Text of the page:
Henry Montgomery has survived the remarkable arc of the Supreme Court’s evolution juvenile sentencing. In 1970, Louisiana sentenced him to die in prison for the murder of a police officer, a crime he committed when he was seventeen years old. The sentence was mandatory, and it was perfectly legal. At that time it was also perfectly legal to execute juveniles. A generation later, the Supreme Court barred the execution of children under age sixteen in 1988, but the next year refused to extend the bar to all juveniles. Not until 2005 did the Court exempt all juveniles from the death penalty. In half a decade, the Court ruled that juveniles could not be imprisoned for life without any possibility of release for non-homicides. A mere two years later, yet forty-six years after Mr. Montgomery’s conviction, the Court declared, in Miller v. Alabama, that mandatory life sentences like Mr. Montgomery’s were unconstitutional.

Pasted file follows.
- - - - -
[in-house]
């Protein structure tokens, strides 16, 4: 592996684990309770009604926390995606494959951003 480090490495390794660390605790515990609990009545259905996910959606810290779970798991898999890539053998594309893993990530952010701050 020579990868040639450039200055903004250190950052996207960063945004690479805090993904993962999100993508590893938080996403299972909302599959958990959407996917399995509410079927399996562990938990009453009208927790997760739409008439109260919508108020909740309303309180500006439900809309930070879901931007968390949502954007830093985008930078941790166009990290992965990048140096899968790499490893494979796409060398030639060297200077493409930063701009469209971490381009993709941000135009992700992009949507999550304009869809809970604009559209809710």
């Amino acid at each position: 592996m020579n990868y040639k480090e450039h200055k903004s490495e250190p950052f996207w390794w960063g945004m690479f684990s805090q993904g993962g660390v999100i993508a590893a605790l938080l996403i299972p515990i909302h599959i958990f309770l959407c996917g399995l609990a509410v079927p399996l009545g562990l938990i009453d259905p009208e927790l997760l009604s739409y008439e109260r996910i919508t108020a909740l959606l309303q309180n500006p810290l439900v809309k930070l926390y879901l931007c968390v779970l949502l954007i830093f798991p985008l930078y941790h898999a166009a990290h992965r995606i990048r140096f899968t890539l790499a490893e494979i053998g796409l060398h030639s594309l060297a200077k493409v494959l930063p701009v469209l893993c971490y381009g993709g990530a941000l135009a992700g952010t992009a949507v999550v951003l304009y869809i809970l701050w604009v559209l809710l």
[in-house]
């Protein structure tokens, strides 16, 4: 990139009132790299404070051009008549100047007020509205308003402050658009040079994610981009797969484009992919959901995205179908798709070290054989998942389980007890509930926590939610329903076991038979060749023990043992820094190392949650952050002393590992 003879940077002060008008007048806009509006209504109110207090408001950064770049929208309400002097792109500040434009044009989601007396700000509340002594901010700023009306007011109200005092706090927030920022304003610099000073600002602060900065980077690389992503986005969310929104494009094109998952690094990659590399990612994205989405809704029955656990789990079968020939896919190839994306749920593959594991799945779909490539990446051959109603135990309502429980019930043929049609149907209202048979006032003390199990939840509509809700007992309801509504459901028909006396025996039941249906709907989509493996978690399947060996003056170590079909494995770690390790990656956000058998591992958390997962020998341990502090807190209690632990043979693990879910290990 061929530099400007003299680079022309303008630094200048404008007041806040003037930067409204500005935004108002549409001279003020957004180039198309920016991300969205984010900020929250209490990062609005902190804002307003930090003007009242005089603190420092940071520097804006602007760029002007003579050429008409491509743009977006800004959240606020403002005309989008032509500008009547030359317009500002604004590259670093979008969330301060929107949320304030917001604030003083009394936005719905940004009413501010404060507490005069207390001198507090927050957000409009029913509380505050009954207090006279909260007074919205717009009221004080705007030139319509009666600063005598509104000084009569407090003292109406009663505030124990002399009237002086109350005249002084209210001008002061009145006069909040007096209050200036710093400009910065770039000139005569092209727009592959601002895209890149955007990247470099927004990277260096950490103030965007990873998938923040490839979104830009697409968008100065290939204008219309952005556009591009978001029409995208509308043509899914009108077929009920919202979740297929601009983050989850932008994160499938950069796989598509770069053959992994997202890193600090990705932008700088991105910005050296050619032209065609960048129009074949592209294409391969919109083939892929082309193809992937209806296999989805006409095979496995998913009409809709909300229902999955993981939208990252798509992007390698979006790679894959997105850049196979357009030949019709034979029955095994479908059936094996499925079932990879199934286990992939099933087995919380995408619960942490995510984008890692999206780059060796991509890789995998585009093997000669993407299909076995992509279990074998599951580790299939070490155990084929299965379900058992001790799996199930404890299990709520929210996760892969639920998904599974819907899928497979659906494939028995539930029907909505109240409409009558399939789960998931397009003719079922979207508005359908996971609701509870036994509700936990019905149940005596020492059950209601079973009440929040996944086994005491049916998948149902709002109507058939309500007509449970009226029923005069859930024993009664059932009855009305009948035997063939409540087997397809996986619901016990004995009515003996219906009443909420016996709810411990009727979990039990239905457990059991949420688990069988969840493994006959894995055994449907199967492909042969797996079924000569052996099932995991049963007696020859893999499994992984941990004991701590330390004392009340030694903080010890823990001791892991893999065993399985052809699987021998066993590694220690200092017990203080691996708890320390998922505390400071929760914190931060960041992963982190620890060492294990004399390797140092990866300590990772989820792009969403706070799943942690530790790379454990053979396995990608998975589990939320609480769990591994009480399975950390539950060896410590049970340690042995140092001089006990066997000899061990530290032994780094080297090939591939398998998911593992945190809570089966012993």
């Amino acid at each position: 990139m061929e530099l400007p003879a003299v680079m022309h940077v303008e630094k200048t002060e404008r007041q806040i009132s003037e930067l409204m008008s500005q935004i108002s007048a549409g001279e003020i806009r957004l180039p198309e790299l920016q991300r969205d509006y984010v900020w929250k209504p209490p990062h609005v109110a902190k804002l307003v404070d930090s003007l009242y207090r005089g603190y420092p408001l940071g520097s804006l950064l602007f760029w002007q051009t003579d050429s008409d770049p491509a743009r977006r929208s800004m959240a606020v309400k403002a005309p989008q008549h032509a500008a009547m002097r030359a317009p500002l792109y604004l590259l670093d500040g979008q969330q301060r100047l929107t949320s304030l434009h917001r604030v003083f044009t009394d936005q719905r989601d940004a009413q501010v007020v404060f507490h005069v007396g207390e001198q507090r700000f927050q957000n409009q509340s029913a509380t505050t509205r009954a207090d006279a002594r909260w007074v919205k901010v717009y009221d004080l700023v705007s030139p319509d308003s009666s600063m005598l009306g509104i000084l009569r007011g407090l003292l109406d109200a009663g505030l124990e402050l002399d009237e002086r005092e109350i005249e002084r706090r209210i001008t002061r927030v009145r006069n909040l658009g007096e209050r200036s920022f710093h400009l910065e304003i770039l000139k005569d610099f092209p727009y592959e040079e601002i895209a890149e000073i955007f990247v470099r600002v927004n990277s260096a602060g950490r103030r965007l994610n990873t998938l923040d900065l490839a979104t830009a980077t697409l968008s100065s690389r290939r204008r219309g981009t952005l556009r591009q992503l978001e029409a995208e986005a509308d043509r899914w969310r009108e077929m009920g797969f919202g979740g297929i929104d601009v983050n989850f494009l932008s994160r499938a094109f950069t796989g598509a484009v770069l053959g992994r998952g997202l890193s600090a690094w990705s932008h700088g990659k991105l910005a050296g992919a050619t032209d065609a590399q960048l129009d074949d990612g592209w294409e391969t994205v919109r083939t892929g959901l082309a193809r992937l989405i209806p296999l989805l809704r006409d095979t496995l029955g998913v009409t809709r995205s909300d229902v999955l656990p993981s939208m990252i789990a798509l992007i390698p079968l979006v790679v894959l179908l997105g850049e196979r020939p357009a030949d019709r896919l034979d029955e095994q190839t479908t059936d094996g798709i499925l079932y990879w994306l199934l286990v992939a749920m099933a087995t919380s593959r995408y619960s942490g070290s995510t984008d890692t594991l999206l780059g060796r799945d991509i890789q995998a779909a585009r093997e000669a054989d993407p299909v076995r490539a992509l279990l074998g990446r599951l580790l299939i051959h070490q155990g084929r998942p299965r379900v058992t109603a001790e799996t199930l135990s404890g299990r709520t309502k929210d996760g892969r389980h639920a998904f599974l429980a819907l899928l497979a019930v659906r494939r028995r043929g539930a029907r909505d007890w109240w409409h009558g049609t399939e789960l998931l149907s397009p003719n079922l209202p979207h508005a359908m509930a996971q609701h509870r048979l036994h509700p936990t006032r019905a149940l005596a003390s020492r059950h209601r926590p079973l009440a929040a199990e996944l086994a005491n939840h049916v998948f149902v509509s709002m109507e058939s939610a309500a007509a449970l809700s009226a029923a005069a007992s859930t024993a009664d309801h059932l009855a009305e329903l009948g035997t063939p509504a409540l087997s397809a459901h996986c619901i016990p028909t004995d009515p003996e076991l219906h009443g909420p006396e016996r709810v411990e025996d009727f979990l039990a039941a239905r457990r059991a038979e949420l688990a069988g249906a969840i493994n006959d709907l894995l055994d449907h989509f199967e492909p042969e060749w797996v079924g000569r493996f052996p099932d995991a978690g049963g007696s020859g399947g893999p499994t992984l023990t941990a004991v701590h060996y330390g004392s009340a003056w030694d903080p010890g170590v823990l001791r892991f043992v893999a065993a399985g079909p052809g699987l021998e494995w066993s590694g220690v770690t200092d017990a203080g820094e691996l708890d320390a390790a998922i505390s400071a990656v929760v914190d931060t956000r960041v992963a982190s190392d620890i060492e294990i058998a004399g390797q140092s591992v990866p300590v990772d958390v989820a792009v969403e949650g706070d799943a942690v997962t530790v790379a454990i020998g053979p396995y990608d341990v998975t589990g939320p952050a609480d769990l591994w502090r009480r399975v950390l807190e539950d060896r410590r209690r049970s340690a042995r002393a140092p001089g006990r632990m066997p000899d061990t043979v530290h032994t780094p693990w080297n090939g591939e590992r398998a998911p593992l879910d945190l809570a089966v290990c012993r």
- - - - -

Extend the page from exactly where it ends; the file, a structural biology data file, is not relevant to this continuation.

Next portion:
Miller confirmed the lessons of these prior decisions that children’s youth and immaturity make them categorically different for sentencing purposes, and that life imprisonment without parole is akin to the death penalty for juveniles. Thus, automatically sentencing children to a lifetime of imprisonment “poses too great a risk of disproportionate punishment.” The Eighth Amendment’s protection against “cruel and usual punishments” therefore prohibits such sentences.